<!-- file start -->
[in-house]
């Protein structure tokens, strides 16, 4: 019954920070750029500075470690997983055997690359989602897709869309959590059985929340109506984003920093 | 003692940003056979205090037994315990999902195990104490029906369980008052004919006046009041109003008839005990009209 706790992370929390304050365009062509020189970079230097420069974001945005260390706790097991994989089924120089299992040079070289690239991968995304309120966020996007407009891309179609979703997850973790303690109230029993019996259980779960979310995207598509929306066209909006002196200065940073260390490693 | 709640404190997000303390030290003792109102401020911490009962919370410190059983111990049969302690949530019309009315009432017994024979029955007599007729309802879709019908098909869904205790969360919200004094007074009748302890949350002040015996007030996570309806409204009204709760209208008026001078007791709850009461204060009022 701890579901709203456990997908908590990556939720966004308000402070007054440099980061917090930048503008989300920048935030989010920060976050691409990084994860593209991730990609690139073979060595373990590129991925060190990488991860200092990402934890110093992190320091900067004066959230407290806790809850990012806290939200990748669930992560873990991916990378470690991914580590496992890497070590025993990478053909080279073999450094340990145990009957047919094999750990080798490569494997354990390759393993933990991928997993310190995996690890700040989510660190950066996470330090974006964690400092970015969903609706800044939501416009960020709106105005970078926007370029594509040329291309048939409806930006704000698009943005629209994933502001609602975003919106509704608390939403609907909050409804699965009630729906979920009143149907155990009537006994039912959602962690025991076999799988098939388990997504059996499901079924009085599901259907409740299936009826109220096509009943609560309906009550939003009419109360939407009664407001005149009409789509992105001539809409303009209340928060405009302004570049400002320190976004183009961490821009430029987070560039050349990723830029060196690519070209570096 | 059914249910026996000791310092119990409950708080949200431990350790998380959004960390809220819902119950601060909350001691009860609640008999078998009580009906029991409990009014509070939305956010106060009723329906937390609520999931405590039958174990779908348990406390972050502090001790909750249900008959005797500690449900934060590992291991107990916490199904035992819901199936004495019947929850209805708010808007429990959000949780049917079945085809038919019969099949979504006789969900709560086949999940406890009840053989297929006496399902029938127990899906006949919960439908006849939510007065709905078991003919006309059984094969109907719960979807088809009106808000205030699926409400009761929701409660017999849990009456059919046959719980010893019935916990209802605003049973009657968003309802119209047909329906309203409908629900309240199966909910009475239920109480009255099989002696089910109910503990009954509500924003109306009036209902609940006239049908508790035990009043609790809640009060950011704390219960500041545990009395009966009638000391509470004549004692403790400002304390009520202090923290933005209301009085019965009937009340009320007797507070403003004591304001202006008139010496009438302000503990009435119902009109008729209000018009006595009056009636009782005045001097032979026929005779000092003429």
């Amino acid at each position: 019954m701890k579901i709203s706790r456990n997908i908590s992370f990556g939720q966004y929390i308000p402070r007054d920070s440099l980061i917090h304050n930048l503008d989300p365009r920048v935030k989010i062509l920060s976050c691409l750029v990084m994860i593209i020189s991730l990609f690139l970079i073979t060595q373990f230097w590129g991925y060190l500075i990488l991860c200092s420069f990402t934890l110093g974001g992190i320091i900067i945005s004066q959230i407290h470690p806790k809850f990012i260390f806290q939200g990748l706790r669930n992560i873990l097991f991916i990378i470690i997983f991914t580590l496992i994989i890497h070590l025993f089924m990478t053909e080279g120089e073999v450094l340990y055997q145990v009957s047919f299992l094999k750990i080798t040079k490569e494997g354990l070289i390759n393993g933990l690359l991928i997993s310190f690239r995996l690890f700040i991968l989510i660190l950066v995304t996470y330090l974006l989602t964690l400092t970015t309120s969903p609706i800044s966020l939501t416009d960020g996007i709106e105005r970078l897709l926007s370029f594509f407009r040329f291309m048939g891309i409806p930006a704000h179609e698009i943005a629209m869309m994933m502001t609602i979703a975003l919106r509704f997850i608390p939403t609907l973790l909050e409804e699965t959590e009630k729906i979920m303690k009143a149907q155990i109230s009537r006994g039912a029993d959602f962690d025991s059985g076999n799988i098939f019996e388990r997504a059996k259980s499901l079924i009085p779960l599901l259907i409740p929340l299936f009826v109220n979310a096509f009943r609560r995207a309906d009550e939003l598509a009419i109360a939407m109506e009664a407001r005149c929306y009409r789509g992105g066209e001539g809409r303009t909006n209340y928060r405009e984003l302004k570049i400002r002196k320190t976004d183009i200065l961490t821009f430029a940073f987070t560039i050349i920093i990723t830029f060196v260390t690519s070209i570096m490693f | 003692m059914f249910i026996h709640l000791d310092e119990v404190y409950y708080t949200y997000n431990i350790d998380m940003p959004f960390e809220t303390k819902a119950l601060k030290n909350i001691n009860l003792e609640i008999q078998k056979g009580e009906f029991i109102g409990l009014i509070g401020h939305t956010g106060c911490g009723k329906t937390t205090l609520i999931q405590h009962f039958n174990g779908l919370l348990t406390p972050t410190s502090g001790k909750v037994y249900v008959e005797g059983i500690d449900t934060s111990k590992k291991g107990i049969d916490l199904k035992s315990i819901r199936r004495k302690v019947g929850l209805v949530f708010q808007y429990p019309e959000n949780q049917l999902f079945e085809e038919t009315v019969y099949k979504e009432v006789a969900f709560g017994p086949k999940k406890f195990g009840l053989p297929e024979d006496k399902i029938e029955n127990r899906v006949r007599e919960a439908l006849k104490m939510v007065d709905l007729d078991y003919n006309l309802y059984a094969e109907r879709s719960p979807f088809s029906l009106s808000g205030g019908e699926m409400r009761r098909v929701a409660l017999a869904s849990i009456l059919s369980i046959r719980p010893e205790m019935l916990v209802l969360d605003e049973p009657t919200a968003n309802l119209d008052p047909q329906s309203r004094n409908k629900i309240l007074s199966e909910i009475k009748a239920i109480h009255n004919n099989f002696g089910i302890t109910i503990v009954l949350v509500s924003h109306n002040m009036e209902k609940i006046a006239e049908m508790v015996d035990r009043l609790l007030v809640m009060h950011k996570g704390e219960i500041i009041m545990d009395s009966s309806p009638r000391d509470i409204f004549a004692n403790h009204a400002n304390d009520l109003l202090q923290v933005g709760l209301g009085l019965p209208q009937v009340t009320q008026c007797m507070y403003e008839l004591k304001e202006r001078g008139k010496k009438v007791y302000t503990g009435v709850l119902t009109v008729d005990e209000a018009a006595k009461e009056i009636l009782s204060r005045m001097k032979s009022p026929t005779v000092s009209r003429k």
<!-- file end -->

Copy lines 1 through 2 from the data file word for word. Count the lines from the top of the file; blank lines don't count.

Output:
[in-house]
């Protein structure tokens, strides 16, 4: 019954920070750029500075470690997983055997690359989602897709869309959590059985929340109506984003920093 | 003692940003056979205090037994315990999902195990104490029906369980008052004919006046009041109003008839005990009209 706790992370929390304050365009062509020189970079230097420069974001945005260390706790097991994989089924120089299992040079070289690239991968995304309120966020996007407009891309179609979703997850973790303690109230029993019996259980779960979310995207598509929306066209909006002196200065940073260390490693 | 709640404190997000303390030290003792109102401020911490009962919370410190059983111990049969302690949530019309009315009432017994024979029955007599007729309802879709019908098909869904205790969360919200004094007074009748302890949350002040015996007030996570309806409204009204709760209208008026001078007791709850009461204060009022 701890579901709203456990997908908590990556939720966004308000402070007054440099980061917090930048503008989300920048935030989010920060976050691409990084994860593209991730990609690139073979060595373990590129991925060190990488991860200092990402934890110093992190320091900067004066959230407290806790809850990012806290939200990748669930992560873990991916990378470690991914580590496992890497070590025993990478053909080279073999450094340990145990009957047919094999750990080798490569494997354990390759393993933990991928997993310190995996690890700040989510660190950066996470330090974006964690400092970015969903609706800044939501416009960020709106105005970078926007370029594509040329291309048939409806930006704000698009943005629209994933502001609602975003919106509704608390939403609907909050409804699965009630729906979920009143149907155990009537006994039912959602962690025991076999799988098939388990997504059996499901079924009085599901259907409740299936009826109220096509009943609560309906009550939003009419109360939407009664407001005149009409789509992105001539809409303009209340928060405009302004570049400002320190976004183009961490821009430029987070560039050349990723830029060196690519070209570096 | 059914249910026996000791310092119990409950708080949200431990350790998380959004960390809220819902119950601060909350001691009860609640008999078998009580009906029991409990009014509070939305956010106060009723329906937390609520999931405590039958174990779908348990406390972050502090001790909750249900008959005797500690449900934060590992291991107990916490199904035992819901199936004495019947929850209805708010808007429990959000949780049917079945085809038919019969099949979504006789969900709560086949999940406890009840053989297929006496399902029938127990899906006949919960439908006849939510007065709905078991003919006309059984094969109907719960979807088809009106808000205030699926409400009761929701409660017999849990009456059919046959719980010893019935916990209802605003049973009657968003309802119209047909329906309203409908629900309240199966909910009475239920109480009255099989002696089910109910503990009954509500924003109306009036209902609940006239049908508790035990009043609790809640009060950011704390219960500041545990009395009966009638000391509470004549004692403790400002304390009520202090923290933005209301009085019965009937009340009320007797507070403003004591304001202006008139010496009438302000503990009435119902009109008729209000018009006595009056009636009782005045001097032979026929005779000092003429």